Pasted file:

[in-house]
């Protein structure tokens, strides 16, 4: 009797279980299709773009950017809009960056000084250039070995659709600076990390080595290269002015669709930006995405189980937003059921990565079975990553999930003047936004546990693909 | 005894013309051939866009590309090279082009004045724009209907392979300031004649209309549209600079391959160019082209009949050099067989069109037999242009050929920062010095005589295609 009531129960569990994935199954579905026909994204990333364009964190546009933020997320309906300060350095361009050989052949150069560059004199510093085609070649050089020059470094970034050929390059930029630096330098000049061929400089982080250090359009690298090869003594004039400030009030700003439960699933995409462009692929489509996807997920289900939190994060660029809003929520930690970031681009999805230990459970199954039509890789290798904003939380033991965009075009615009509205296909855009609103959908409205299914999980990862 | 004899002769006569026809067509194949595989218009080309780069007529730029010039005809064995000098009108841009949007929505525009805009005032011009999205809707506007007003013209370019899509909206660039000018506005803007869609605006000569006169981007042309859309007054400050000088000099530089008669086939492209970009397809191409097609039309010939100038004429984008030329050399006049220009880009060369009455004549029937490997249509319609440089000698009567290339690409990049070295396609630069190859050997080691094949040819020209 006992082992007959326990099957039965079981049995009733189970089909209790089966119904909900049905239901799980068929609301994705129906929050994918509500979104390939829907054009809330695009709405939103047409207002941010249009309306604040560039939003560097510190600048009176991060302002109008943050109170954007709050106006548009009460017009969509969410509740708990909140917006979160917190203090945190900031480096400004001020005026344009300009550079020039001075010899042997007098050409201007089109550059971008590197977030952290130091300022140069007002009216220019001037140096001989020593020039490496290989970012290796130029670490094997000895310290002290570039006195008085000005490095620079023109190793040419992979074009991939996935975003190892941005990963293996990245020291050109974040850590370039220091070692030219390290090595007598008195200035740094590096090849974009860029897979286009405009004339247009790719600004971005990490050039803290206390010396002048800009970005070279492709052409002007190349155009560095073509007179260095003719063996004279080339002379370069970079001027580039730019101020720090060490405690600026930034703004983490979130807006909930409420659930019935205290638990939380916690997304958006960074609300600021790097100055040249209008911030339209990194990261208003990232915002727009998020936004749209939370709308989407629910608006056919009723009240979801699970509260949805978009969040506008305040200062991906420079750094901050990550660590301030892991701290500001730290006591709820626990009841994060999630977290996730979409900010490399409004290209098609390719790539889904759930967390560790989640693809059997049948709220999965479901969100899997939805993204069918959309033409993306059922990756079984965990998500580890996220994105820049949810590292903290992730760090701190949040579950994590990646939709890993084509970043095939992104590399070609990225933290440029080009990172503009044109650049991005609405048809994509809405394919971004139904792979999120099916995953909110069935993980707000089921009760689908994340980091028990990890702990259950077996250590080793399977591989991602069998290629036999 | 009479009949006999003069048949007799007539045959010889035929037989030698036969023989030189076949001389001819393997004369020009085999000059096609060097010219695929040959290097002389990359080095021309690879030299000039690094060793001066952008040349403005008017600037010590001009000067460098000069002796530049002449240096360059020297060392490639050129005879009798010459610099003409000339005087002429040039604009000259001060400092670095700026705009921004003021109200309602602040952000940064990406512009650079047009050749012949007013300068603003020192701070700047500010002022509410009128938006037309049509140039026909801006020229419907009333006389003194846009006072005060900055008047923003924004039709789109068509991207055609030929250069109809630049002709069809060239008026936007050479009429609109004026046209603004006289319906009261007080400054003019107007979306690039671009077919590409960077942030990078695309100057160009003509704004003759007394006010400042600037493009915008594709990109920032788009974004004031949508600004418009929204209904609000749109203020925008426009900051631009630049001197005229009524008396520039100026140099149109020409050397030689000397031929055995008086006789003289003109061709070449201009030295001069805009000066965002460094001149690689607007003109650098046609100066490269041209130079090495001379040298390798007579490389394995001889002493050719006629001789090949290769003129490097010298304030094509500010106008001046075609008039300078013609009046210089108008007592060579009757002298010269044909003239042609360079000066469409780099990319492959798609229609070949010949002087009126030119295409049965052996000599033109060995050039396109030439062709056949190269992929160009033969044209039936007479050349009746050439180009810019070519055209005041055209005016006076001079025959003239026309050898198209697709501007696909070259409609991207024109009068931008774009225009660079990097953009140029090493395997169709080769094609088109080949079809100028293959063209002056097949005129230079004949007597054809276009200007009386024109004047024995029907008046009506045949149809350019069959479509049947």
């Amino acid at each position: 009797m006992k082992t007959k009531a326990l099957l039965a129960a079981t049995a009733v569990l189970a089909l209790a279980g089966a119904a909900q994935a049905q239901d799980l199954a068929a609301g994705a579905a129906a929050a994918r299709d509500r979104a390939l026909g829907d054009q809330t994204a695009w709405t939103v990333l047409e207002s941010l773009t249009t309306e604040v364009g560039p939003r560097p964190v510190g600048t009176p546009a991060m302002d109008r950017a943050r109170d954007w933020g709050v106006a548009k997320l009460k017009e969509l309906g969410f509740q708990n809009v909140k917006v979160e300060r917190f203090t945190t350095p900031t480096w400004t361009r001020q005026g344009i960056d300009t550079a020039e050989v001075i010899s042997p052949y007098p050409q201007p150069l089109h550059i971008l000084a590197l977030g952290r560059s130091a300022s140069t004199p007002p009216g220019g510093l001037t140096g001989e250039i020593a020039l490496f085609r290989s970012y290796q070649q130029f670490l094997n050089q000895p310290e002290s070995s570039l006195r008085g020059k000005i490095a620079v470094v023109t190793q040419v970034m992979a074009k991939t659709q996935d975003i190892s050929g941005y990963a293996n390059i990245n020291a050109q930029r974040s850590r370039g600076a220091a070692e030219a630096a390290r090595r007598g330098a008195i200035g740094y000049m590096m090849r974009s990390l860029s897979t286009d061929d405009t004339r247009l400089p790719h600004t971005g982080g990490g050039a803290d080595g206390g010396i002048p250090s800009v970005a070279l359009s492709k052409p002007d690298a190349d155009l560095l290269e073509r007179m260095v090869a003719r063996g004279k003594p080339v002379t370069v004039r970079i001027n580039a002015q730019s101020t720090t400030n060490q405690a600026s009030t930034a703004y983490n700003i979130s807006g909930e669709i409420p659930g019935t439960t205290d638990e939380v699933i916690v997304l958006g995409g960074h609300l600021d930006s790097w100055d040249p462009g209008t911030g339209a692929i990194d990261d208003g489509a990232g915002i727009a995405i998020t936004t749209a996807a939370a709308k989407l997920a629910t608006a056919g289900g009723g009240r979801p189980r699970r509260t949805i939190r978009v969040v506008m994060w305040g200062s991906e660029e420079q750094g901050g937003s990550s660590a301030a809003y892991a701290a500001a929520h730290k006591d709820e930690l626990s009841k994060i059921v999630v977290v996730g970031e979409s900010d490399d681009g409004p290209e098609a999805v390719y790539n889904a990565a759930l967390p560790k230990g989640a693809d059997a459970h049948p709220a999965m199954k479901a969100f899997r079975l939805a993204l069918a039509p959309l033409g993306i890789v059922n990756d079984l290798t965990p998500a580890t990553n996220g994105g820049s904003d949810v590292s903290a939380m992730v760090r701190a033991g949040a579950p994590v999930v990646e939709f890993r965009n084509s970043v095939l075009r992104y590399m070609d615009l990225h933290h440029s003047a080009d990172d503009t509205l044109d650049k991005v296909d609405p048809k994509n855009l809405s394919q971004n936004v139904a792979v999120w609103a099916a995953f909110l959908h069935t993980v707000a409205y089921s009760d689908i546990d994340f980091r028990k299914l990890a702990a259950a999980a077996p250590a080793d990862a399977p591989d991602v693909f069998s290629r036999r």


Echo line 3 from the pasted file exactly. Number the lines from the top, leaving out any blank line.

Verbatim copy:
């Amino acid at each position: 009797m006992k082992t007959k009531a326990l099957l039965a129960a079981t049995a009733v569990l189970a089909l209790a279980g089966a119904a909900q994935a049905q239901d799980l199954a068929a609301g994705a579905a129906a929050a994918r299709d509500r979104a390939l026909g829907d054009q809330t994204a695009w709405t939103v990333l047409e207002s941010l773009t249009t309306e604040v364009g560039p939003r560097p964190v510190g600048t009176p546009a991060m302002d109008r950017a943050r109170d954007w933020g709050v106006a548009k997320l009460k017009e969509l309906g969410f509740q708990n809009v909140k917006v979160e300060r917190f203090t945190t350095p900031t480096w400004t361009r001020q005026g344009i960056d300009t550079a020039e050989v001075i010899s042997p052949y007098p050409q201007p150069l089109h550059i971008l000084a590197l977030g952290r560059s130091a300022s140069t004199p007002p009216g220019g510093l001037t140096g001989e250039i020593a020039l490496f085609r290989s970012y290796q070649q130029f670490l094997n050089q000895p310290e002290s070995s570039l006195r008085g020059k000005i490095a620079v470094v023109t190793q040419v970034m992979a074009k991939t659709q996935d975003i190892s050929g941005y990963a293996n390059i990245n020291a050109q930029r974040s850590r370039g600076a220091a070692e030219a630096a390290r090595r007598g330098a008195i200035g740094y000049m590096m090849r974009s990390l860029s897979t286009d061929d405009t004339r247009l400089p790719h600004t971005g982080g990490g050039a803290d080595g206390g010396i002048p250090s800009v970005a070279l359009s492709k052409p002007d690298a190349d155009l560095l290269e073509r007179m260095v090869a003719r063996g004279k003594p080339v002379t370069v004039r970079i001027n580039a002015q730019s101020t720090t400030n060490q405690a600026s009030t930034a703004y983490n700003i979130s807006g909930e669709i409420p659930g019935t439960t205290d638990e939380v699933i916690v997304l958006g995409g960074h609300l600021d930006s790097w100055d040249p462009g209008t911030g339209a692929i990194d990261d208003g489509a990232g915002i727009a995405i998020t936004t749209a996807a939370a709308k989407l997920a629910t608006a056919g289900g009723g009240r979801p189980r699970r509260t949805i939190r978009v969040v506008m994060w305040g200062s991906e660029e420079q750094g901050g937003s990550s660590a301030a809003y892991a701290a500001a929520h730290k006591d709820e930690l626990s009841k994060i059921v999630v977290v996730g970031e979409s900010d490399d681009g409004p290209e098609a999805v390719y790539n889904a990565a759930l967390p560790k230990g989640a693809d059997a459970h049948p709220a999965m199954k479901a969100f899997r079975l939805a993204l069918a039509p959309l033409g993306i890789v059922n990756d079984l290798t965990p998500a580890t990553n996220g994105g820049s904003d949810v590292s903290a939380m992730v760090r701190a033991g949040a579950p994590v999930v990646e939709f890993r965009n084509s970043v095939l075009r992104y590399m070609d615009l990225h933290h440029s003047a080009d990172d503009t509205l044109d650049k991005v296909d609405p048809k994509n855009l809405s394919q971004n936004v139904a792979v999120w609103a099916a995953f909110l959908h069935t993980v707000a409205y089921s009760d689908i546990d994340f980091r028990k299914l990890a702990a259950a999980a077996p250590a080793d990862a399977p591989d991602v693909f069998s290629r036999r």